Dr. Yaa Kumah-Crystal, self-describes as an early adopter of technology who is seizing on the fast embrace of natural language recognition systems — i.e. Siri and Alexa — to usher in an era of medicine where the tech is just as responsive.
Dr. Kumah-Crystal, assistant professor of biomedical informatics and pediatric endocrinology at Vanderbilt University Medical Center, is working on a project piloting in the Division of Pediatric Endocrinology that takes voice commands to retrieve information from the electronic health record (EHR). She wants to make sure that tech is designed to work with clinicians in a way that’s organic and helpful to add to the patient-doctor relationship, rather than detract.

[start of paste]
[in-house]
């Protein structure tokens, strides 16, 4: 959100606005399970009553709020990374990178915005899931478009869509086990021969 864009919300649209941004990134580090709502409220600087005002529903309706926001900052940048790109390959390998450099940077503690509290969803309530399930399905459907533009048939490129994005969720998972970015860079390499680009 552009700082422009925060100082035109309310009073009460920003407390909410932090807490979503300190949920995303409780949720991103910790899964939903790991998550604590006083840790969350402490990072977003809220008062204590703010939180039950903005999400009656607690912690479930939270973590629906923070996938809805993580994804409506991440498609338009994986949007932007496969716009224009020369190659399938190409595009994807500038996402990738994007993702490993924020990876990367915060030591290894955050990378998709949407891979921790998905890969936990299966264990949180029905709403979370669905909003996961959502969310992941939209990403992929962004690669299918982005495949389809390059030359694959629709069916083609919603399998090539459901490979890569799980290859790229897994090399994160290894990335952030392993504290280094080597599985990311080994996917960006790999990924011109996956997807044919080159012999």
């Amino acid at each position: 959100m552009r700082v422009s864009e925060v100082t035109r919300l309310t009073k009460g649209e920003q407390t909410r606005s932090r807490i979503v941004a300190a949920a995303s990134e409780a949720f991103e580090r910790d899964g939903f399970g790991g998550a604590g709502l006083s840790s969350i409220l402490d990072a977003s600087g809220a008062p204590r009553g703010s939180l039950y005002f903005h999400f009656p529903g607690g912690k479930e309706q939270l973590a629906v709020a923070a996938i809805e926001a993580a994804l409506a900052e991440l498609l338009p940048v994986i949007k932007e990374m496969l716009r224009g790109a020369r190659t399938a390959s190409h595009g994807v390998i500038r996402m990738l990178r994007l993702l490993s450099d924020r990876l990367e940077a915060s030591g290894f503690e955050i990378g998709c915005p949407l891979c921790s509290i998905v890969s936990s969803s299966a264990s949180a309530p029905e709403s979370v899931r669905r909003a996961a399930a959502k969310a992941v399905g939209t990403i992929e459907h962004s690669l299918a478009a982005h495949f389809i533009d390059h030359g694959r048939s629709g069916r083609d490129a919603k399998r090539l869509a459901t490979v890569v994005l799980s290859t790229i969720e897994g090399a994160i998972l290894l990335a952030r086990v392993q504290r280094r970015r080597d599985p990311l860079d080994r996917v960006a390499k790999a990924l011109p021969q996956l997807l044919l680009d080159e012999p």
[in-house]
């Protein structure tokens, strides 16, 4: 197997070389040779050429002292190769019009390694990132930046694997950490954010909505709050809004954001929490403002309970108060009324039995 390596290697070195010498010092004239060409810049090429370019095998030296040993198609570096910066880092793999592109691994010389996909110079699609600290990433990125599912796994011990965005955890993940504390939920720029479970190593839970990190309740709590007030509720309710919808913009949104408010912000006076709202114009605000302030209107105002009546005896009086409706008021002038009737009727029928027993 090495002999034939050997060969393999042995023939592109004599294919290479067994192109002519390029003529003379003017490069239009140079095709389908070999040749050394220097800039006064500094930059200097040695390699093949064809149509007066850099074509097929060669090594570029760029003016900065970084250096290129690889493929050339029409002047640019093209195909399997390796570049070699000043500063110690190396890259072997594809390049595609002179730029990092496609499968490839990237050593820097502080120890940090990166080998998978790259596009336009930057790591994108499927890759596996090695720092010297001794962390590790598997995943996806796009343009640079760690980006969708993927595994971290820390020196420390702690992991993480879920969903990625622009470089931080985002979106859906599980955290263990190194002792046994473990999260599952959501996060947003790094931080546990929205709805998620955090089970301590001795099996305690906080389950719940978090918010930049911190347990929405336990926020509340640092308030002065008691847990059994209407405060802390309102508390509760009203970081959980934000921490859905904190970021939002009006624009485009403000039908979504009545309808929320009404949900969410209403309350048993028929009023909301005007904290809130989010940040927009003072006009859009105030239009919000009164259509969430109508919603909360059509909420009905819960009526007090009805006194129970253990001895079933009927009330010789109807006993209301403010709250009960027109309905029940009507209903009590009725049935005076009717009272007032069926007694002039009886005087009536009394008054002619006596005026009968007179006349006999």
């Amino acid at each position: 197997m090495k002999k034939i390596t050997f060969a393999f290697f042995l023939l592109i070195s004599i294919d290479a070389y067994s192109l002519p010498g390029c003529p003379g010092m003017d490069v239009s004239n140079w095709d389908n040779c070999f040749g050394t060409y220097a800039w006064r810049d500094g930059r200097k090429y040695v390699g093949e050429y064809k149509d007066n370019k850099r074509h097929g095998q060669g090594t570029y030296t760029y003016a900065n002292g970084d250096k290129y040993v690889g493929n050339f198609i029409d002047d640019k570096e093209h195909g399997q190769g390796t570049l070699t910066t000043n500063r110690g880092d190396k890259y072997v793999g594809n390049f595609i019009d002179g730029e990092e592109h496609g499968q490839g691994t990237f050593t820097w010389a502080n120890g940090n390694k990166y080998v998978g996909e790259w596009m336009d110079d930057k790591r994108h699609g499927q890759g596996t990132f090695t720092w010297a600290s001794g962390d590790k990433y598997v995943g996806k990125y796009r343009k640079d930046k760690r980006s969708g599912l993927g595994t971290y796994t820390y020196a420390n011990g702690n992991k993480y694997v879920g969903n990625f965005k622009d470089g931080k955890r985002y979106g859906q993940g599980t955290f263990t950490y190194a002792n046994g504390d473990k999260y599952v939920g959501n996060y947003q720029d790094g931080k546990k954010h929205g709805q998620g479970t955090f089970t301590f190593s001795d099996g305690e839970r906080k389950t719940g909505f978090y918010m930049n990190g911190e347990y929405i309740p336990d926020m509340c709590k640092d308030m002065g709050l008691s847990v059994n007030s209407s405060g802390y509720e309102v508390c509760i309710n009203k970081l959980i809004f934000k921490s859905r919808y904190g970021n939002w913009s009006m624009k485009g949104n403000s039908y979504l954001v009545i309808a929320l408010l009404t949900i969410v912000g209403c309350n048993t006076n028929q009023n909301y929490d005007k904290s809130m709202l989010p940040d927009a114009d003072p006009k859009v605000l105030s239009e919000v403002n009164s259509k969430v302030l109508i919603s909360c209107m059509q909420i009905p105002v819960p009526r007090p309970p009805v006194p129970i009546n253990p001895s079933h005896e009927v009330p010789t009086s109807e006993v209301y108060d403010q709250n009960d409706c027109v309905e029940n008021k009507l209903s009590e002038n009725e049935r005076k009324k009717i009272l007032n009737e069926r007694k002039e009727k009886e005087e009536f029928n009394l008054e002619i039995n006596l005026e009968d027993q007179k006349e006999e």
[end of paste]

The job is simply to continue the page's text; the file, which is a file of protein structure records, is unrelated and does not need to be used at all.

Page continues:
She’s passionate about why people should demand more out of computers than current expectations, and envisions a world in which she and her fellow clinicians work seamlessly with technology to educate patients on how to manage chronic conditions.
People are open to rethinking the computer’s job in the exam room because of the evolution and saturation of the smartphone and virtual assistants such as Alexa, Dr. Kumah-Crystal said.
“Until recently people thought this was science fiction — it’s not, but they had to see it to understand it. I think people have a little more faith that even us here in the medical field could have technology that works seamlessly as an extension. It takes time, and it takes building confidence,” she said.Tags: Friday Letter Submission, Publish on July 26